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Syndrome

Enlarged

Aqueduct

Vestibular

Made By: Akeyia Watts

What is the cause? EVA has many causes, but the most well-known in "EVA and hearing loss is mutations to a gene known as SLC26A4 (also referred to as the PDS gene) on chromosome 7. Scientists believe that other, currently unknown genetic or environmental factors also may result in EVA."

What is it? "Large vestibular aqueduct, also known as enlarged vestibular aqueduct syndrome(EVAS), is a syndromic form of hearing loss, caused by enlargement of the vestibular aqueduct, in the inner ear. It is one of the most common inner ear deformities which results in hearing loss during childhood."

Is it common/rare? Can it be cured with medication or surgery? EVAS is considered to be rare. In the past, "medical and surgical treatments have not reversed" it. Currently, to manage it, the best way is "prevention, primarily by protecting the head from traumas that will worsen the progression of hearing loss and vestibular symptoms." With greater hearing losses, hearing aids can be used, but their often unsuccessful. "For some, cochlear implantation has significantly improved hearing. In some people with related vestibular symptoms, treatment may include vestibular rehabilitation therapy; however, as is also common for patients experiencing an active phase of Meniere’s disease, EVAS may not respond well to vestibular rehabilitation."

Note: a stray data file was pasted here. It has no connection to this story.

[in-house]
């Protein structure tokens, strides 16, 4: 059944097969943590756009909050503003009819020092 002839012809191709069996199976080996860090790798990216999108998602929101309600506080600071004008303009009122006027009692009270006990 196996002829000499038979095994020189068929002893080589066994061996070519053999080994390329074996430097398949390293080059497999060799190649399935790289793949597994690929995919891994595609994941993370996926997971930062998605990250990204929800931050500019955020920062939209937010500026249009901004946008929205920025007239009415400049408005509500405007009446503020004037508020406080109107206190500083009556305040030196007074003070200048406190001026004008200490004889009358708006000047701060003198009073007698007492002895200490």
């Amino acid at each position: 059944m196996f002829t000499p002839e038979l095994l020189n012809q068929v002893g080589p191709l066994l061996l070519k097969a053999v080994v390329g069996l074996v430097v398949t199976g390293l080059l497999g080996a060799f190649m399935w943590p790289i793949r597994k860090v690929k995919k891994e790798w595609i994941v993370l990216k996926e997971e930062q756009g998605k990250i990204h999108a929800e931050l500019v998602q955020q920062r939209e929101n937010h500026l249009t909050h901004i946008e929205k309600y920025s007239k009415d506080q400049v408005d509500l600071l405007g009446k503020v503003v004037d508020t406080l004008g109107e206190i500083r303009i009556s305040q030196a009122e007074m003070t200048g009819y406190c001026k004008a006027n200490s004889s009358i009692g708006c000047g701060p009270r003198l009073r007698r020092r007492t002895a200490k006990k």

What are the resuts? "Hearing loss; distorted or fluctuating hearing; Tinnitus (ringing, roaring, buzzing, whooshing, or other noises in the ear); Sensitivity to loud noises or environments; Sudden loud sounds may increase symptoms of vertigo, dizziness, or imbalance."

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